According to Light, in addition to her father being found guilty of physical assault against her, he was found guilty by the DCYF (Division for Children, Youth, and Families) on sexual assault charges in 2001.

“It stays in their computers. He isn’t registered as a sex offender, but it’s there,” she said.

Cotrupi maintains his client’s innocence.

“No one else in America does tests like the ones done in this case,” he said. “I believe the hearing went well because my expert doesn’t make his living testifying in court.”

“The judge has been extremely patient and attentive in this long, drawn-out hearing,” Cotrupi said.

Helrich said the state’s evidence went well with regard to testing.

“I think we addressed criteria not in the original Hungerford case,” he said. “The testing was relevant and we introduced competent evidence.”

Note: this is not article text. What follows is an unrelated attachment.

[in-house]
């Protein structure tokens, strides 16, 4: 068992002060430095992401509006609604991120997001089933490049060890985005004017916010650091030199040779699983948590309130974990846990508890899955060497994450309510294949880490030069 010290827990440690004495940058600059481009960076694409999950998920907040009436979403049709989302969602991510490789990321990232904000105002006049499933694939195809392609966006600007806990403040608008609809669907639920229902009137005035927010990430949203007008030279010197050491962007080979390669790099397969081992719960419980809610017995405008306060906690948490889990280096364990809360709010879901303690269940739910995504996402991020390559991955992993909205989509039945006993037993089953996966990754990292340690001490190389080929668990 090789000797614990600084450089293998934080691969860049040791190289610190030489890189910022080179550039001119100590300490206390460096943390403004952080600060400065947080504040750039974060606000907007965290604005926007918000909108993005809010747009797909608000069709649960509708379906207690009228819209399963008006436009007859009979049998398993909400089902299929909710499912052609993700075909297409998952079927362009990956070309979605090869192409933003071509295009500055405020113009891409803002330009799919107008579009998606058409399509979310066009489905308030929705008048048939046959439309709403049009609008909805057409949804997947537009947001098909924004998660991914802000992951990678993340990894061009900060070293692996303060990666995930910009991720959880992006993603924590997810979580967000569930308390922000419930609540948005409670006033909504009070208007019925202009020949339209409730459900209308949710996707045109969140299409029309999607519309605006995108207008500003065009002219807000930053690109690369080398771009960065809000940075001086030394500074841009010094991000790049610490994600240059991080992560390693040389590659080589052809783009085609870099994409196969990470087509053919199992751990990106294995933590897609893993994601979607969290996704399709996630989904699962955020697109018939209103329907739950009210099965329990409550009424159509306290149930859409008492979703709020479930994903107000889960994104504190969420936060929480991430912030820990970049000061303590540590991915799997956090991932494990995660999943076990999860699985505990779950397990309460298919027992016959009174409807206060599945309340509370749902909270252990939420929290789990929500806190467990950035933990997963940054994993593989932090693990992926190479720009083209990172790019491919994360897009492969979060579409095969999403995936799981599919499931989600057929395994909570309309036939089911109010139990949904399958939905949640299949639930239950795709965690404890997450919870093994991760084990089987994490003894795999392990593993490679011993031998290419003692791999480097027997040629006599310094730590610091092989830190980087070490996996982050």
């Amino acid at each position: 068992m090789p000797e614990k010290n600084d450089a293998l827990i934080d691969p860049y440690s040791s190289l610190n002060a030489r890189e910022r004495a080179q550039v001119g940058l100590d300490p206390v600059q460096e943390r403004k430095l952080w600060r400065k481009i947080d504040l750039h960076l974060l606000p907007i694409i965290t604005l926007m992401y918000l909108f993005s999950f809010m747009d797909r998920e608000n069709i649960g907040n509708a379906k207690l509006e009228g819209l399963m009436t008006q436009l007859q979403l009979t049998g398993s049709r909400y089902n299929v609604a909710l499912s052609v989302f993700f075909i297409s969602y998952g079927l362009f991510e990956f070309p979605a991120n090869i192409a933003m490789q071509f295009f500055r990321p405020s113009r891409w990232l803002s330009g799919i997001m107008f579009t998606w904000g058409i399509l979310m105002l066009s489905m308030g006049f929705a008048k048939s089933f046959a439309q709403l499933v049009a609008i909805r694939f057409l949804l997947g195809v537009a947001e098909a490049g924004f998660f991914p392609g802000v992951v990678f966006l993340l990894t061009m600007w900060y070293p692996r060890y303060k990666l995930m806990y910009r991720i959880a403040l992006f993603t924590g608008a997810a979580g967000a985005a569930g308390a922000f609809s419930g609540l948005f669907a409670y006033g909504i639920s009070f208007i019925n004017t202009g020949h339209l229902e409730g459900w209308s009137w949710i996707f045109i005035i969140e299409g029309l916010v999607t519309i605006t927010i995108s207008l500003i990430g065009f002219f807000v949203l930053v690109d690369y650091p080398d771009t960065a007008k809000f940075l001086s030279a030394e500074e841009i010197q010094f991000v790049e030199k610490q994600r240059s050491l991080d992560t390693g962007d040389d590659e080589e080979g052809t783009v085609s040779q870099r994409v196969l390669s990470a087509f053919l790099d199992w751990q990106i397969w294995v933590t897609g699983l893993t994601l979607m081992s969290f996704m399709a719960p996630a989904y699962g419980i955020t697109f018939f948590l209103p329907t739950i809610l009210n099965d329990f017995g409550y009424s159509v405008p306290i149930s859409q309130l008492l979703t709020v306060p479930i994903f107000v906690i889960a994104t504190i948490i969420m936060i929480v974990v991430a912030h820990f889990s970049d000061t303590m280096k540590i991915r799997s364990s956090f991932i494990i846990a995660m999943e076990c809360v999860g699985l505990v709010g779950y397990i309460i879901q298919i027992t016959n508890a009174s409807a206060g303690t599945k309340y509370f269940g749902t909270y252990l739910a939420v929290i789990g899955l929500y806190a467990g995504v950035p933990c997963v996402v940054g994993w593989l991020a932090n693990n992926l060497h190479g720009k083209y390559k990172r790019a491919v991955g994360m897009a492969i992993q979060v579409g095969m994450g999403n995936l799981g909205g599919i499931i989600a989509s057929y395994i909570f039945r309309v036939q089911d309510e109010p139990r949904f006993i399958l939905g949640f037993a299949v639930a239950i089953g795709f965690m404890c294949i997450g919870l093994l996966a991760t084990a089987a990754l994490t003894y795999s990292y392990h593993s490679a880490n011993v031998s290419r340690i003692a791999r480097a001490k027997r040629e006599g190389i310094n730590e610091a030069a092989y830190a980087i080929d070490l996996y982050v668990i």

Although Helrich said he can’t predict what the judge will rule, he said he has faith in the job his office did. “It’s an important case, not only for the people involved in this case, but for victims all over the state,” he said.

Light agrees. “It’s hard being a survivor of sexual abuse,” she said. “Everyone looks at you differently.”


(Listed if other than Religion News Blog, or if not shown above)
The Exeter News-Letter, USA
Mar. 15, 2005
Liz Chretien
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Religion News Blog posted this on Wednesday March 16, 2005.